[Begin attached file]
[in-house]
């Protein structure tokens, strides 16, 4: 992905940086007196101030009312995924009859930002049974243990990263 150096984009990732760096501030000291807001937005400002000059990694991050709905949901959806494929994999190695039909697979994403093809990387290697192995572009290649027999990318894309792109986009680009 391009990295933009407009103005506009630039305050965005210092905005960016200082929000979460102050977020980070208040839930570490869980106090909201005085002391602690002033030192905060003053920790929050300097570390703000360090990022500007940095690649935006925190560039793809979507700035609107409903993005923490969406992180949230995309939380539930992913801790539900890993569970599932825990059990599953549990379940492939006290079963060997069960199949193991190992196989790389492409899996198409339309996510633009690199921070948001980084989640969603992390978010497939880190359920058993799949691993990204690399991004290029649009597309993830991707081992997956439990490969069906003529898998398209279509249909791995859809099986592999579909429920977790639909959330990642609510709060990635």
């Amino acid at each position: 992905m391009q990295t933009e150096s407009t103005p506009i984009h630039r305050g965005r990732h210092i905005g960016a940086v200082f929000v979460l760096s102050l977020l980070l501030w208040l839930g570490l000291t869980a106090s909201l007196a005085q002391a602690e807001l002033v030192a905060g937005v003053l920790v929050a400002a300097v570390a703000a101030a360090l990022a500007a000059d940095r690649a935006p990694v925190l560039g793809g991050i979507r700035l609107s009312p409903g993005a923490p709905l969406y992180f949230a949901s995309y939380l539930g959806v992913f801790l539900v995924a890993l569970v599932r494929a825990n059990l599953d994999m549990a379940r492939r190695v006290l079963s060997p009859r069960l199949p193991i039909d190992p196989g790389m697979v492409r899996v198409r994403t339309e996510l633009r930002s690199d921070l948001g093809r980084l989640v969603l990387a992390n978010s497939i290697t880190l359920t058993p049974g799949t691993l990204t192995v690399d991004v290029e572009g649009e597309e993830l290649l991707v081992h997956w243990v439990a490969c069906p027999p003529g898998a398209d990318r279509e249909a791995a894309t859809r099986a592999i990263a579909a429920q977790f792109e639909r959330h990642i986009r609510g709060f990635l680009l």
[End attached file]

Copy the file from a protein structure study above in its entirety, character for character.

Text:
[in-house]
């Protein structure tokens, strides 16, 4: 992905940086007196101030009312995924009859930002049974243990990263 150096984009990732760096501030000291807001937005400002000059990694991050709905949901959806494929994999190695039909697979994403093809990387290697192995572009290649027999990318894309792109986009680009 391009990295933009407009103005506009630039305050965005210092905005960016200082929000979460102050977020980070208040839930570490869980106090909201005085002391602690002033030192905060003053920790929050300097570390703000360090990022500007940095690649935006925190560039793809979507700035609107409903993005923490969406992180949230995309939380539930992913801790539900890993569970599932825990059990599953549990379940492939006290079963060997069960199949193991190992196989790389492409899996198409339309996510633009690199921070948001980084989640969603992390978010497939880190359920058993799949691993990204690399991004290029649009597309993830991707081992997956439990490969069906003529898998398209279509249909791995859809099986592999579909429920977790639909959330990642609510709060990635």
């Amino acid at each position: 992905m391009q990295t933009e150096s407009t103005p506009i984009h630039r305050g965005r990732h210092i905005g960016a940086v200082f929000v979460l760096s102050l977020l980070l501030w208040l839930g570490l000291t869980a106090s909201l007196a005085q002391a602690e807001l002033v030192a905060g937005v003053l920790v929050a400002a300097v570390a703000a101030a360090l990022a500007a000059d940095r690649a935006p990694v925190l560039g793809g991050i979507r700035l609107s009312p409903g993005a923490p709905l969406y992180f949230a949901s995309y939380l539930g959806v992913f801790l539900v995924a890993l569970v599932r494929a825990n059990l599953d994999m549990a379940r492939r190695v006290l079963s060997p009859r069960l199949p193991i039909d190992p196989g790389m697979v492409r899996v198409r994403t339309e996510l633009r930002s690199d921070l948001g093809r980084l989640v969603l990387a992390n978010s497939i290697t880190l359920t058993p049974g799949t691993l990204t192995v690399d991004v290029e572009g649009e597309e993830l290649l991707v081992h997956w243990v439990a490969c069906p027999p003529g898998a398209d990318r279509e249909a791995a894309t859809r099986a592999i990263a579909a429920q977790f792109e639909r959330h990642i986009r609510g709060f990635l680009l």